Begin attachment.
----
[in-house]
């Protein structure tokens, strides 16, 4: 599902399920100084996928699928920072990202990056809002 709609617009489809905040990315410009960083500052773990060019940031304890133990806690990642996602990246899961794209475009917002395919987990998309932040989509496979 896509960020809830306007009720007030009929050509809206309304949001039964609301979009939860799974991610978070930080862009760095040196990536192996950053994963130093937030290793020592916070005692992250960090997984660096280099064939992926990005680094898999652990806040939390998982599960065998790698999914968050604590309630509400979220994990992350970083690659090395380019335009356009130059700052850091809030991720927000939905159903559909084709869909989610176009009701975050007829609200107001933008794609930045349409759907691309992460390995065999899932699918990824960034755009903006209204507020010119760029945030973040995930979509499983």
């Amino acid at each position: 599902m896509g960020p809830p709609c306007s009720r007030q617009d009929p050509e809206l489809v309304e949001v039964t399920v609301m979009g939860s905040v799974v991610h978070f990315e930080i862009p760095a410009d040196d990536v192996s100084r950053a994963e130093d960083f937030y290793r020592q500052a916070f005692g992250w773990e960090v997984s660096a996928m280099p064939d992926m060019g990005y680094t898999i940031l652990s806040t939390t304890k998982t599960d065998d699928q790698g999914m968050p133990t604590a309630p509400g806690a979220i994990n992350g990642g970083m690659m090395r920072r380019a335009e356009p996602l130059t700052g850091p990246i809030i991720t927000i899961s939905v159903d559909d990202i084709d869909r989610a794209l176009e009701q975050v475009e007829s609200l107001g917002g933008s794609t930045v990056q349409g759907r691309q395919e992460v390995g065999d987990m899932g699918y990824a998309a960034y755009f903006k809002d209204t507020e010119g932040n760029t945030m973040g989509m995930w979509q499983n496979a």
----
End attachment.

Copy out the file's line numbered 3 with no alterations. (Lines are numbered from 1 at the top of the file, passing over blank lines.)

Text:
């Amino acid at each position: 599902m896509g960020p809830p709609c306007s009720r007030q617009d009929p050509e809206l489809v309304e949001v039964t399920v609301m979009g939860s905040v799974v991610h978070f990315e930080i862009p760095a410009d040196d990536v192996s100084r950053a994963e130093d960083f937030y290793r020592q500052a916070f005692g992250w773990e960090v997984s660096a996928m280099p064939d992926m060019g990005y680094t898999i940031l652990s806040t939390t304890k998982t599960d065998d699928q790698g999914m968050p133990t604590a309630p509400g806690a979220i994990n992350g990642g970083m690659m090395r920072r380019a335009e356009p996602l130059t700052g850091p990246i809030i991720t927000i899961s939905v159903d559909d990202i084709d869909r989610a794209l176009e009701q975050v475009e007829s609200l107001g917002g933008s794609t930045v990056q349409g759907r691309q395919e992460v390995g065999d987990m899932g699918y990824a998309a960034y755009f903006k809002d209204t507020e010119g932040n760029t945030m973040g989509m995930w979509q499983n496979a």